It’s amazing to me how many of our practice building efforts involve writing. Blog posts. Website content. Articles for newspapers and magazines. Fliers. Patient forms. Letters. Facebook posts. Email newsletters. The list goes on.

Of course, we like that medium, but I don’t think that’s the whole picture. I see writing as crucial for any practice. From the signs on your walls to the content of your website, your clients are experiencing your practice not just through their interaction with you, but through the written word.

For some, though, the importance doesn’t matter – the empty page is still a source of dread. It’s too big, too hard, too overwhelming. Many a blog, website and newsletter never see the light of day because of that dread.

It doesn’t have to be that way.

I want to share with you our basic process for writing short-to-medium length content like a blog post or article. I’ve broken it into multiple steps for simplicity, but the truth is you can do all of these in a very short time. (Total time for this post: Under 40 minutes)

Before we get to the steps, though, two principles to carry along the way:

Aim for Short

Long is too hard, too scary, and too costly. Most of all though, people don’t read long – if anything, it scares them away. We think long because we spent years in school being taught to write a certain number of words instead of just trying to deliver the message. Time to start losing that programming.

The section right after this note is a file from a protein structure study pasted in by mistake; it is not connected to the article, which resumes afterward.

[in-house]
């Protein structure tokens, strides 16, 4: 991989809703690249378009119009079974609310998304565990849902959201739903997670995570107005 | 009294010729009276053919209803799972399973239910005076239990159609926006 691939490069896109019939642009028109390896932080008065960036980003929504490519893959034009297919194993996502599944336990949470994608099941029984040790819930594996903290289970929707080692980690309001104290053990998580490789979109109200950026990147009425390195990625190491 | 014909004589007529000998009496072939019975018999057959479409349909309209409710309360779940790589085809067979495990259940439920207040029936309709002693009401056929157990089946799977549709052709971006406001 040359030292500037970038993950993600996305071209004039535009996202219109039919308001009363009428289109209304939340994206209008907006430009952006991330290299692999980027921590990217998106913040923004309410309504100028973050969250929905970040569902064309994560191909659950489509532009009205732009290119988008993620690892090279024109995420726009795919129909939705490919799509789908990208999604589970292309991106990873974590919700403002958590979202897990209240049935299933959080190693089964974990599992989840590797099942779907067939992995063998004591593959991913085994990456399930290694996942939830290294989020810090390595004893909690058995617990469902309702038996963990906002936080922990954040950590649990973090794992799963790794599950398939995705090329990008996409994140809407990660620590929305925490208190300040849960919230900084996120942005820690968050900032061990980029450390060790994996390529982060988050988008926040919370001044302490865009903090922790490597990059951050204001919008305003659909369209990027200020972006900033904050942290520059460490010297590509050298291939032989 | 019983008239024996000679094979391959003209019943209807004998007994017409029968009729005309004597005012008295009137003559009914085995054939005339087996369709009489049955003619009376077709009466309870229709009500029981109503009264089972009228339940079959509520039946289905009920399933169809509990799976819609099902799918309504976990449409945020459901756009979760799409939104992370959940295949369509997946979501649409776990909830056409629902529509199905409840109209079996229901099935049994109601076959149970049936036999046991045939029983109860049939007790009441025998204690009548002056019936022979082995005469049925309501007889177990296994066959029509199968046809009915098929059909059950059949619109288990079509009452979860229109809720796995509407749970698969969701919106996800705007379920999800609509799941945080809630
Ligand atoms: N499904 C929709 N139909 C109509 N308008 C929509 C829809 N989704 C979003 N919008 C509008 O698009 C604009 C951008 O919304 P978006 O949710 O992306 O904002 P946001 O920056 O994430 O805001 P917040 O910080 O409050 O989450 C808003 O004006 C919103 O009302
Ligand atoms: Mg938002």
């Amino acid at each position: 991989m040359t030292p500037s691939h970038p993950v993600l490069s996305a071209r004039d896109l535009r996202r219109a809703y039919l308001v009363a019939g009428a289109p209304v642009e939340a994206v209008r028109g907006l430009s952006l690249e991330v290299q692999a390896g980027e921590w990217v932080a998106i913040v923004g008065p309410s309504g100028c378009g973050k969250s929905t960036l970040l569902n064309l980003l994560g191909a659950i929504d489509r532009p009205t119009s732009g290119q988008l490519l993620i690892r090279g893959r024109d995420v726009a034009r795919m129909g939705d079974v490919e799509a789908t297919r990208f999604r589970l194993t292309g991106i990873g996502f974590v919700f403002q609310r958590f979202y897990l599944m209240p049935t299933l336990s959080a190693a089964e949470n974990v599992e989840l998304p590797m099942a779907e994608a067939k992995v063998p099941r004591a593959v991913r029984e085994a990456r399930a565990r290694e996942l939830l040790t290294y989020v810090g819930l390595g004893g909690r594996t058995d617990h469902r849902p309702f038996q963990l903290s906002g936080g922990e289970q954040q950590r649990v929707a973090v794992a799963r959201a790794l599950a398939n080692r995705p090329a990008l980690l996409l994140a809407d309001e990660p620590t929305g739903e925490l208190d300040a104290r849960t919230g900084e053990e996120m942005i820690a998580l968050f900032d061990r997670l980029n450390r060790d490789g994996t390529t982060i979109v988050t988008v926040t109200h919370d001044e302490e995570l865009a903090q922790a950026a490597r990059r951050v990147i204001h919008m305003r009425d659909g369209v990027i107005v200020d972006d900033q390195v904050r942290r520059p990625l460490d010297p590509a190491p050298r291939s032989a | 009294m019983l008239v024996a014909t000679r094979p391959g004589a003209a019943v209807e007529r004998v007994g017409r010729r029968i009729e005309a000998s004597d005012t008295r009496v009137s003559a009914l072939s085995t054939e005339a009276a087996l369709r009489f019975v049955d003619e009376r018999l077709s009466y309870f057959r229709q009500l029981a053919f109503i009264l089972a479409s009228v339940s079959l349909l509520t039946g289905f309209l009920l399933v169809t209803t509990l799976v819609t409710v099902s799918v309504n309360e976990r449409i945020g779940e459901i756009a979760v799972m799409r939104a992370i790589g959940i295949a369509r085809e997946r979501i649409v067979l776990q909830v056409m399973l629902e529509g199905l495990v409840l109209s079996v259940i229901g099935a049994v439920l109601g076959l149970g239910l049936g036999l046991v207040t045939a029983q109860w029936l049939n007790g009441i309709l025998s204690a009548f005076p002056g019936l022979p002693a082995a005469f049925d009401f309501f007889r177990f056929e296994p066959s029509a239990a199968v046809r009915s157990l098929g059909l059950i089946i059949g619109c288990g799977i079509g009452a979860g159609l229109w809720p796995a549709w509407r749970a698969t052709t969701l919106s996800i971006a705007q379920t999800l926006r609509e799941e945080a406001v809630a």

If you’re struggling with getting started (or getting finished), help yourself by deciding that you never need to write more than three paragraphs. That’s it. You might write more, but don’t set yourself up for failure at the start.

Eliminate Yourself…at Least at First

One of the easiest mistakes to make is to talk about yourself and what you do when you really should be talking about other people’s problems and how to solve them. Yes, you do nutritional counseling. But there isn’t a client in the world who has a nutritional counseling problem. Nor do any of them have a gluten or lactose intolerance problem. They have digestive pains so severe they can’t work. Or a skin condition so bad they can’t go out in public.

If you struggle with this, try simply refusing to use words like “I”, or “we” or mentioning your tools or modalities in your first draft (more on first drafts below). Focus on the other person’s problem, and only mention what you do in the context of solving it.

Now for the writing. I’ve listed some rough times for this post, just to give you a sense that the process is actually fairly brief.

Step 1. The Outline – Put 1-3 Ideas on The Page (2 Minutes. Plus pondering over breakfast.)

I’m big on outlining. Once the actual writing starts, I’m easily distracted…oooh! shiny!…by other ideas. For this post, I wrote down six phrases to help with the first draft:

  • Short
  • Not about you
  • First draft free-flow
  • Wait
  • Rewrite
  • Help

That’s it: that was the skeleton. It changed a bit, as you can see, but that’s all you need to get started. If you have trouble with a skeleton, try this generic one to start:

  • A health complaint and its symptoms
  • What causes it
  • Solution(s)

Step 2. Write The No-Editing Allowed Draft (20 minutes)

Using your skeleton from above, just write a couple of sentences in each part of your framework. That’s it. If you need more, write it, but don’t be obsessed with quantity. Remember: short is usually better. Just fill in the blanks.